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Thursday, February 09, 2006

Helping graduates

UPDATE: Should mention that I'll have the chance to share my pet peeves with journalism students at my alma mater next Tuesday. I'll be addressing the OU student chapter of SPJ, talking about the realities of magazine journalism and the benefits of maintaining membership in organizations such as SPJ.

I get a lot of e-mails asking for career advice these days (though lord knows I don't profess to have all the answers). It’s largely an outgrowth of my role as Freelance Committee Chair for SPJ. But I’m getting increasingly frustrated with the helplessness of some of the recent graduates who have sought my help.

Here’s one I received last night:

Hi Wendy
I'm a recent graduate from Michigan State with a degree in communications or public relations. I'm looking for a job in journalism. Since I work full time It's hard to fit in an internship. Of course I still looked but no one seems to need any help in any sort of freelancing in Michigan. I've gotten alot of great responces for a lot of job opportunities but they still want to see my work. I was wondering if there was some way you could give me a step by step process on how to use quark or indesign to show my work. Maybe you have some references of someone I could talk to in learning how to market myself. If you could write me back with any suggestions I would appreciate it greatly!

Thanks, Julie

This is cut and pasted from the actual e-mail to show her writing. These were the questions I had upon reading:
• Does she know what her degree is in?
• Does she know what she wants to do with her professional life?
• Does she have any clips?
• Does she know how to use spell check?
• If she has “great responces” then why is she waiting to show her work (presuming she has some to show)?
• I have no idea where she’s from, what her last name is or why she contacted me.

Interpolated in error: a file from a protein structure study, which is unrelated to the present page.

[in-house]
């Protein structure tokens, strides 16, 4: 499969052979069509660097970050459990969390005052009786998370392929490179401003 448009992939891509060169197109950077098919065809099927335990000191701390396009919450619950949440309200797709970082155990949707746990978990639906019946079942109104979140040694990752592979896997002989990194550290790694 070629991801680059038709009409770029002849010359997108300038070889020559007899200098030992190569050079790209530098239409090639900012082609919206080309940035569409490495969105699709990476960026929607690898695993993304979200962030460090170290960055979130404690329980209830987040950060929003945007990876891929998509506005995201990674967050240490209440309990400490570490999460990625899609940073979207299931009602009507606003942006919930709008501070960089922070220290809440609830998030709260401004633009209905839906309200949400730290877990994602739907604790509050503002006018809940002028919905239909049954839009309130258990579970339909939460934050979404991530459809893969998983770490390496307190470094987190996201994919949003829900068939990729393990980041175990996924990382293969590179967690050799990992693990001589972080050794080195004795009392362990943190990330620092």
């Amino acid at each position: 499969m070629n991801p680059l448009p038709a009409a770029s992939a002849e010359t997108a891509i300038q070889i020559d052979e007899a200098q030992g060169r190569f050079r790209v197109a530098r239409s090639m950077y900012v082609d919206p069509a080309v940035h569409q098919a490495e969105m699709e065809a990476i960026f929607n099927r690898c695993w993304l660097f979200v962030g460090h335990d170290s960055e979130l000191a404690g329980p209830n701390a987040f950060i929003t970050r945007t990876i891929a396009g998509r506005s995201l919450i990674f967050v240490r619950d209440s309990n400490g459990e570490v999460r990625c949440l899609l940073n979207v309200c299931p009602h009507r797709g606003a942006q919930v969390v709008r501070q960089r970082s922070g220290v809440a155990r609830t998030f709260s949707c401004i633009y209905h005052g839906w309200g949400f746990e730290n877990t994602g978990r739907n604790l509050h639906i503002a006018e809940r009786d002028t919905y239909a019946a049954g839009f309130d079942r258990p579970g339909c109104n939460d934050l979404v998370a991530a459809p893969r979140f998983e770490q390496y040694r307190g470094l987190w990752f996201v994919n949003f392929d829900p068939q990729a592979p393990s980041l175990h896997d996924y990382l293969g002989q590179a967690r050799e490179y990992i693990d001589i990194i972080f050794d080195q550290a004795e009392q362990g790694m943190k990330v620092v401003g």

Initially, I wasn’t going to bother responding. But then I realized that what this young woman needs is some direction. Why didn’t she receive better while she was in college? Where were her advisers in this process?
Everyone needs a break and sometimes they need someone to tell it them straight. And so here is my response:

Hi Julie,
Thanks for your e-mail. I have a few suggestions for you:
1. Determine what kind of communications job you want — journalism, pr, freelance, etc.
2. Try to find some publication that will publish your work. You need to get some clips if you have none from internships.
3. Talk to your college adviser or career planning office about possible paid internships you can apply for even though you’ve graduated.
4. Take the initiative to help yourself by talking to people in your area through informational interviews, informal coffee chats, etc.
5. Read “On Writing Well” by William Zinsser to help you understand the power of your chosen profession and the importance of strong writing.
6. Focus on substance over style. How your work “looks” takes a big back seat to your actual writing and reporting.
7. Visit a local career office for help on resume writing. There’s no one way to do this and much of it depends on what kind of job you’re seeking and how you can package your experience to present yourself in the best possible light.
8. Be respectful of professionals’ time. Do the work in advance of reaching out to others who are pressed for time. They will be willing to help if they see you’ve first done your homework.
9. Be mindful that even your e-mails are a reflection of your writing. Go back and re-read this e-mail you sent to me and ask yourself how you could have presented your need more clearly and professionally.
10. Always include your full name and contact information in your signature line.

You’ve asked a lot of questions here, but I think the first step is to figure out what you want to do with your career. You can’t effectively market yourself if you don’t know the answer. Be resourceful; it’s a big part of being a journalist. And do a little soul searching. In the meantime, keep writing, whether it’s a journal, a blog or stories you’d like to pursue. Keep those writing muscles in shape.

I hope you find this information helpful.

Best of luck,
Wendy Hoke
Chair, SPJ National Freelance Committee /

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